New South Island bank won't rescue South Canterbury Finance.
The proposed merger of Pyne Gould Corporation's Marac, Canterbury Building Society and the Southern Cross Building Society to create a "heartland" bank based in Canterbury won't be the white knight for struggling South Canterbury Finance, CBS CEO Bryan Inch says.
(Updates add background on South Canterbury Finance, including detail on borrowings due for repayment by June 30).
Inch told interest.co.nz talks between the three parties had been ongoing since he became CBS's CEO in October 2008 and had got more serious this year. Discussions incorporated "pretty well all" the main players in the non-bank financial sector. However, many of the other market players were still mutuals and would need to consider demutalisation if they were to join the trio, Inch said.
Asked if there had been any suggestion of including South Canterbury Finance in the tie-up Inch said "not at all."
"No, they have to sort themselves out," said Inch.
"The three entities involved have basically weathered the recession best probably out of all the non-banks in the market and have dealt with the issues they’ve got on their books. We’ve certainly come through the recession well and we’re looking to join parties that have taken positive steps to deal with any issues they’ve got so we can focus on the future rather than focus on any legacy issues."
South Canterbury Finance's owner Allan Hubbard announced on Friday he was stepping down as chairman and a director but would take up the role of president for life. On the same day, Standard and Poor's warned of liquidity problems at the struggling Timaru-based finance company and cut its credit rating one notch to B+.
Today South Canterbury Finance said its programme to smooth its debenture maturity profile was making "excellent" progress. As of May 31 holders of NZ$132.9 million of debentures scheduled to mature in "coming months" had accepted the company's offer to reinvest in new debentures with longer dated maturities.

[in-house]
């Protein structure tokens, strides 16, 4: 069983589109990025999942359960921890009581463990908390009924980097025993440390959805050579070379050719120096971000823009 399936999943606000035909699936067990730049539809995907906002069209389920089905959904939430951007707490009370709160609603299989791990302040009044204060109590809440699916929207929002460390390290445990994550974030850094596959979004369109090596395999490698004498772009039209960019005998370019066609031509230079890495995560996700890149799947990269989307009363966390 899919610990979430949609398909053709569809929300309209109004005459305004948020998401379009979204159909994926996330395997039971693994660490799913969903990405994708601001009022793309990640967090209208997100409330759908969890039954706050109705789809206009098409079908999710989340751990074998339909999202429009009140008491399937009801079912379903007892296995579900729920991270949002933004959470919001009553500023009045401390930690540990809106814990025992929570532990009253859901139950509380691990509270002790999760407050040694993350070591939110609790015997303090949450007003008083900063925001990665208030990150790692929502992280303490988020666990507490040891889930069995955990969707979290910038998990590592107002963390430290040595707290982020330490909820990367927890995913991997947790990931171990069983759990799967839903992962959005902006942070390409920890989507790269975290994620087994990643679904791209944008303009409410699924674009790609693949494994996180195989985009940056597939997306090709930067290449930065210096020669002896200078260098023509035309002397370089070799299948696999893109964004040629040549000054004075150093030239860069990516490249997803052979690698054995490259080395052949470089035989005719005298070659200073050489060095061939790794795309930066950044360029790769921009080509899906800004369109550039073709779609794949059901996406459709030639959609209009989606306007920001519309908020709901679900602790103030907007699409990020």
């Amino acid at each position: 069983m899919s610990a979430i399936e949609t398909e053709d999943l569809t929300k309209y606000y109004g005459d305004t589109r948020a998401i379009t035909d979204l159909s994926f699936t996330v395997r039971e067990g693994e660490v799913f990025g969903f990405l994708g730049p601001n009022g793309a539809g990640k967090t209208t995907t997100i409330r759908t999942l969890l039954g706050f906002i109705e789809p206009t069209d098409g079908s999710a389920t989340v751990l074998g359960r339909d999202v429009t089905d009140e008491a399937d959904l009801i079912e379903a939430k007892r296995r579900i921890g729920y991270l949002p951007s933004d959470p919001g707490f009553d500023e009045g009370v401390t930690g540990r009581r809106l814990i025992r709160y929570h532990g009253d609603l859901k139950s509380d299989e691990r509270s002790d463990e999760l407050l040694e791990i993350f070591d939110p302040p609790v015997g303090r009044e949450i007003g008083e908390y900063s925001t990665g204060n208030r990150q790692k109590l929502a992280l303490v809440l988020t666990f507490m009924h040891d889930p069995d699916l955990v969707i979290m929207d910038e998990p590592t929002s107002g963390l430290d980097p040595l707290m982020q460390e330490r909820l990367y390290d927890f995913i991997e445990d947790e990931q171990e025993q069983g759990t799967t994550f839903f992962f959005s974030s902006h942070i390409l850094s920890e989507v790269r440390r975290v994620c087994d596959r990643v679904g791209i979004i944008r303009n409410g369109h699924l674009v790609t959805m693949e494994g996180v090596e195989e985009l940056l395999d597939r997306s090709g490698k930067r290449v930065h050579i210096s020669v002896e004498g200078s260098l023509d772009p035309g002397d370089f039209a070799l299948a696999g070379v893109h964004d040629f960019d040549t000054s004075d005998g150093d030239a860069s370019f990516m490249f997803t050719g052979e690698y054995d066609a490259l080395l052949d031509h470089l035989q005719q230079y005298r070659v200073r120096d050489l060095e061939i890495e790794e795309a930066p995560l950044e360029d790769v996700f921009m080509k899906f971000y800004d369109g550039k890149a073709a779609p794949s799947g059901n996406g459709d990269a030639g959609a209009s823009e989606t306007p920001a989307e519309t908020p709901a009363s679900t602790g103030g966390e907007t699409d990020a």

The company is currently offering loyalty bonuses for investors as it strives to entice them to extend the duration of their investments. A prospectus released in April shows South Canterbury Finance had borrowings of about NZ$461.1 million, including interest, due for repayment before June 30.
A further NZ$1.08 billion is due for repayment before the extended Crown retail deposit guarantee expires on December 31, 2011. The prospectus notes the company will need to manage its liquidity position carefully over this period to ensure it's in a position to repay this money as and when it falls due.
South Canterbury Finance also said today it was working to obtain the necessary consents to push through the previously announced NZ$37.5 million equity injection from George Kerr's Torchlight Fund and was finalising terms with Kerr's New Zealand Credit Fund for the replacement of a NZ$75 million funding facility.
Meanwhile, Inch said the strong Canterbury links with PGC and desire to build a broader home market in the province was a very attractive part of the propsed merger for CBS.
"We also share the desire for an investment grade (credit) rating and a banking licence as do the other two parties and this is the best way forward to achieve that."
The combined entity would look to provide full banking services for middle, or heartland, New Zealand. At this stage the three have signed a memorandum of understanding with the vast bulk of the detail yet to be worked through. Inch acknowledged there was a lot of water to go under the bridge but said all three parties were committed to seeing the merger through. Click here to read related story.
It was envisaged that PGC would hold a cornerstone, but not controlling, stake in the combined entity.
"We believe that we can create a point of difference, certainly in the Canterbury market, but also in the wider use of the Marac brand etc to get a nationwide reach," Inch added.
He said an amendment to the Building Society Act would be required to give larger shareholders voting power in line with their stakes. The Act includes a clause whereby one member has one vote on special resolutions as opposed to the Companies Act which operates on a one vote per share basis.
"So when you have major shareholders under the Building Society Act, they would only have one vote. In a discussion like this we are going to end up with a number of significant shareholders. They will be wanting more than one vote in terms of the ongoing entity," Inch said.